I volunteered in the library at the Multicultural Community Center in Rantoul. I did storytimes with immigrant and migrant preschoolers and helped build the collection.

At the University of Illinois iSchool, I teach two courses related to comics and youth services librarianship on a regular rotation: IS5551 Youth Services Librarianship (Fall semesters) and IS590CR Comics Reader’s Advisory (Spring semesters). On occasion I teach other courses including a course on cataloging for school librarians and a special collections course focused on comics. I also teach an undergraduate class for the University’s Honors Program on race, gender, and sexuality in US comics. 



In Sometimes a Shining Moment: The Foxfire Experience  (Anchor Press/Doubleday, 1985), one of the texts that has informed my teaching practice, Eliot Wigginton recalls the point in his first year of teaching when nothing was going right. He began asking his students to write about their memorable experiences—positive or negative—they had in school; Wigginton then did the same. What he found in analyzing the responses is positive events connected the classroom with the world outside, allowed students to have an audience beyond the teacher, and gave them independence to engage in complex intellectual or creative pursuits. 


As a teacher, I strive to provide the library and information science students with whom I work similar positive learning experiences. For that reason, I try not to confine learning experiences to the classroom. I see value in students exploring their communities. I want them to examine institutions and services in new ways. I am not a fan of textbooks. Instead, I want students to read the “real stuff”—such as blogs, journal articles, grey literature, trade books—as much as possible, so that they are immediately engaged in the conversations taking place in the professional community. I deplore being the only audience for student work, so as much as possible I have students create products that are addressed primarily to outside audiences.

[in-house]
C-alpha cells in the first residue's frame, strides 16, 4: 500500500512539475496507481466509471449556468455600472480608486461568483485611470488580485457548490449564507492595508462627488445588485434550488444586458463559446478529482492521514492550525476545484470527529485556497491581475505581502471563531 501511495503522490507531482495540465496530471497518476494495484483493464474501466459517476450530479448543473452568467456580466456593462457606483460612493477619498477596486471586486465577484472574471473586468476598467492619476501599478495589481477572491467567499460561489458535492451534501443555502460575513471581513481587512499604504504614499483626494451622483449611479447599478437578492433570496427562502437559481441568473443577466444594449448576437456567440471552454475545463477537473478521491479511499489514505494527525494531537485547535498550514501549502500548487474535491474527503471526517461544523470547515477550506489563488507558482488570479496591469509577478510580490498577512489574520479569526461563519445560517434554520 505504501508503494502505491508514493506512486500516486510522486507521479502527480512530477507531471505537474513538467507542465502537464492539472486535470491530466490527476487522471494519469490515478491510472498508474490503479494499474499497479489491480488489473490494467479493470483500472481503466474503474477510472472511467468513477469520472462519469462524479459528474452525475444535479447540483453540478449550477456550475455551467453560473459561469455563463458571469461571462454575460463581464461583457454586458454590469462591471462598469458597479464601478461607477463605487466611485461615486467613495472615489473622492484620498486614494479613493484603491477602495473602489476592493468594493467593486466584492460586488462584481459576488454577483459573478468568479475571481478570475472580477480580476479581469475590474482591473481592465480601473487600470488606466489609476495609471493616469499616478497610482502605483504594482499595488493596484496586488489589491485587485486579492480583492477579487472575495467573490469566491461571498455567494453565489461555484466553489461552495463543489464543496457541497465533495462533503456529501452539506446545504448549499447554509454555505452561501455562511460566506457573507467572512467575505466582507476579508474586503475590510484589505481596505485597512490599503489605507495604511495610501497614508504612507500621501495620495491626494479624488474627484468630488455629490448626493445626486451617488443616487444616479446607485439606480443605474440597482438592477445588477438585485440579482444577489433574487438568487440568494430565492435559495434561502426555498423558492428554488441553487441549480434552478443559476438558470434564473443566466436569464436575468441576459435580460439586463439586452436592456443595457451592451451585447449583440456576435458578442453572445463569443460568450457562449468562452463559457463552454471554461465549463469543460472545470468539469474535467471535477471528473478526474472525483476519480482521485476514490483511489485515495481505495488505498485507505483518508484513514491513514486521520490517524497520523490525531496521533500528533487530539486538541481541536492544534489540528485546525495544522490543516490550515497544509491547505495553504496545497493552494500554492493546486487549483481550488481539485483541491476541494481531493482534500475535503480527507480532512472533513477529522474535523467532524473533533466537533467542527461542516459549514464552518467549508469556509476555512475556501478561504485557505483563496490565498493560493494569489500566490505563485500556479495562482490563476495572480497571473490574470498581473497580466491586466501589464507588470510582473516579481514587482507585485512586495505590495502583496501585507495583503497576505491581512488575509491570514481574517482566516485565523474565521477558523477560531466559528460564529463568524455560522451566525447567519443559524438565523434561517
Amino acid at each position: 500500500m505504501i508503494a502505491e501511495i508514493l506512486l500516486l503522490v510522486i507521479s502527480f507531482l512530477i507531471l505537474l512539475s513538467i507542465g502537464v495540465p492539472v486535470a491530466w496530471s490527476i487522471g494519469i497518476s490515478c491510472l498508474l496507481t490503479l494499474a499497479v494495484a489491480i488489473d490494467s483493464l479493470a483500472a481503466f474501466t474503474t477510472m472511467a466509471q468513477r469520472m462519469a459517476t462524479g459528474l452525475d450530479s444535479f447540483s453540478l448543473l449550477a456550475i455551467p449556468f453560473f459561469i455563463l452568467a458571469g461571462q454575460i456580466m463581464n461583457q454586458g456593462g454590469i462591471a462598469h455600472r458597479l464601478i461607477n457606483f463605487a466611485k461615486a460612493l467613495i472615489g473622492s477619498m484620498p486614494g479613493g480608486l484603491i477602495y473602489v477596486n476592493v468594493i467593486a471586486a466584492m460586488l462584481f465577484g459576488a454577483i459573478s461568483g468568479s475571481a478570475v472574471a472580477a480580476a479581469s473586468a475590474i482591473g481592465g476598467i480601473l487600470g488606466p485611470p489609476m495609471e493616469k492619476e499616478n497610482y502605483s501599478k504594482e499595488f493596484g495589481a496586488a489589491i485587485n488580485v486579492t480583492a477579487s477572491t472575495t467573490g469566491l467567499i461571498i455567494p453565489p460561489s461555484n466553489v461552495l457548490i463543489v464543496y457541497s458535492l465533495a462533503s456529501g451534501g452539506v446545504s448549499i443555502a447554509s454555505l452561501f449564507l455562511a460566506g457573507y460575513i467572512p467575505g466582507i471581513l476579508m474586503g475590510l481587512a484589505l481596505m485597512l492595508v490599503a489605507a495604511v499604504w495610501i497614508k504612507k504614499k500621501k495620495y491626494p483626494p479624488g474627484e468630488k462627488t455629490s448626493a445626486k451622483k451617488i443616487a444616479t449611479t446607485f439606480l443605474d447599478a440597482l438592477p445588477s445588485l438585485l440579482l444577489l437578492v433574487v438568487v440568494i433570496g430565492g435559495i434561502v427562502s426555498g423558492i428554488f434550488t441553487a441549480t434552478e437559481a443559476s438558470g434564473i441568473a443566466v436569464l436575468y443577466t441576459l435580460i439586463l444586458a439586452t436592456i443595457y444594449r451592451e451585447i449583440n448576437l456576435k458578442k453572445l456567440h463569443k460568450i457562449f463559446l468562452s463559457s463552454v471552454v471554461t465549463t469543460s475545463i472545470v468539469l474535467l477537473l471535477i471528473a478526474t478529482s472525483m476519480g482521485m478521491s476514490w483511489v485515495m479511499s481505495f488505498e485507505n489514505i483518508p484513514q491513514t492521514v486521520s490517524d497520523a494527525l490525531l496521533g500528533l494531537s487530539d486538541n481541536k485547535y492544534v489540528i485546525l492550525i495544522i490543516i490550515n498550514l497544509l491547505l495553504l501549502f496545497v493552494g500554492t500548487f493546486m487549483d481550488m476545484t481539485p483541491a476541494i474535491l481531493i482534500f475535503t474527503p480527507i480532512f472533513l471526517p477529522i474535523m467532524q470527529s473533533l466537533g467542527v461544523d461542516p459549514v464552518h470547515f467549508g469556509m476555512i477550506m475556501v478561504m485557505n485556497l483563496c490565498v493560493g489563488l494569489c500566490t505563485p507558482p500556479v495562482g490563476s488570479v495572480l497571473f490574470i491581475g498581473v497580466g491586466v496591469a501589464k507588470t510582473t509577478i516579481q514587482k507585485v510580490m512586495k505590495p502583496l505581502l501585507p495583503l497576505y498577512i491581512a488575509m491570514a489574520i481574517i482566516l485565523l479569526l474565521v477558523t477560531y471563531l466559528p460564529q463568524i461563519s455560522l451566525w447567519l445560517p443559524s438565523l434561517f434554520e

Although I have long strived to engage with issues of diversity and inclusion through my teaching, in the past five years I have become more intentional about teaching and learning as a means of enacting equity and social justice. I draw on intersectional, anti-racist, feminist, and similar approaches to help students understand the work they will do in libraries, schools, and communities, especially with young people and their families. Some of the texts I have found essential to this aspect of my pedagogy include bell hooks’ Teaching to Transgress: Education as the Practice of Freedom (Routledge, 1994), Derrick Jensen’s Walking on Water: Reading, Writing, and Revolution (Chelsea Green, 2005), Ta-Nehisi Coates’ Between the World and Me (Random House, 2015), and #NotYourPrincess: Voices of Native American Women, a collection of poems, art, interviews, and essays edited by Lisa Charleyboy and Mary Beth Leatherdale.


Thesis, Independent Study, and Practicum Supervision

I also work with graduate and professional students on practica, independent studies, and thesis and dissertation research. I have been the faculty supervisor for practicum student placements in areas such as children’s and teen library services in public libraries as well as popular culture library work in academic libraries, and comics special collections. I have supervised independent studies on topics including cultural competence for youth librarians, comics librarianship, video gaming and boys’ leisure reading, and STEM programming in libraries. I advise and direct doctoral students working in areas such as libraries and intellectual freedom, informal learning in online communities, librarians’ roles in supporting young children’s information seeking, representation of African-American males in contemporary young adult fiction, reader and author communities in comics, and comics and political philosophy.